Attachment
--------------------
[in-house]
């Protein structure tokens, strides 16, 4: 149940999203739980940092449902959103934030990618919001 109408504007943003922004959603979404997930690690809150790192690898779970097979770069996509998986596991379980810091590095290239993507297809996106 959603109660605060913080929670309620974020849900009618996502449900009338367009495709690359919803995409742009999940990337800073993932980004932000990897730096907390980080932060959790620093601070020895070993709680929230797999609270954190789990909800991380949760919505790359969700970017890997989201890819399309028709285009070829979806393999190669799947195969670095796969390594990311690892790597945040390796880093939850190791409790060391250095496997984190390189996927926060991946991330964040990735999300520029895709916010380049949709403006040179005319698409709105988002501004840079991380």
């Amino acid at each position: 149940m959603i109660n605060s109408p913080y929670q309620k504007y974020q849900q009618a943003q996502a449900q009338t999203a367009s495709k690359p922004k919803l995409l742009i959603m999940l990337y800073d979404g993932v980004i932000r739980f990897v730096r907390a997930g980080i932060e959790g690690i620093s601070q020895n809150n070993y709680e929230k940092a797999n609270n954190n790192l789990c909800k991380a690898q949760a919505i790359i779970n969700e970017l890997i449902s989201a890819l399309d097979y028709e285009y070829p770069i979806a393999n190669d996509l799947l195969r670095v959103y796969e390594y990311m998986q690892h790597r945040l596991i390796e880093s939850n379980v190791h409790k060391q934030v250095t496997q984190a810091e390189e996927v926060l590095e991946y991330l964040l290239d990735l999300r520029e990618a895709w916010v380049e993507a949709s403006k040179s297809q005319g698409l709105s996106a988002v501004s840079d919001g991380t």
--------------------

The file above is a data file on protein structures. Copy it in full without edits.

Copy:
[in-house]
């Protein structure tokens, strides 16, 4: 149940999203739980940092449902959103934030990618919001 109408504007943003922004959603979404997930690690809150790192690898779970097979770069996509998986596991379980810091590095290239993507297809996106 959603109660605060913080929670309620974020849900009618996502449900009338367009495709690359919803995409742009999940990337800073993932980004932000990897730096907390980080932060959790620093601070020895070993709680929230797999609270954190789990909800991380949760919505790359969700970017890997989201890819399309028709285009070829979806393999190669799947195969670095796969390594990311690892790597945040390796880093939850190791409790060391250095496997984190390189996927926060991946991330964040990735999300520029895709916010380049949709403006040179005319698409709105988002501004840079991380």
């Amino acid at each position: 149940m959603i109660n605060s109408p913080y929670q309620k504007y974020q849900q009618a943003q996502a449900q009338t999203a367009s495709k690359p922004k919803l995409l742009i959603m999940l990337y800073d979404g993932v980004i932000r739980f990897v730096r907390a997930g980080i932060e959790g690690i620093s601070q020895n809150n070993y709680e929230k940092a797999n609270n954190n790192l789990c909800k991380a690898q949760a919505i790359i779970n969700e970017l890997i449902s989201a890819l399309d097979y028709e285009y070829p770069i979806a393999n190669d996509l799947l195969r670095v959103y796969e390594y990311m998986q690892h790597r945040l596991i390796e880093s939850n379980v190791h409790k060391q934030v250095t496997q984190a810091e390189e996927v926060l590095e991946y991330l964040l290239d990735l999300r520029e990618a895709w916010v380049e993507a949709s403006k040179s297809q005319g698409l709105s996106a988002v501004s840079d919001g991380t």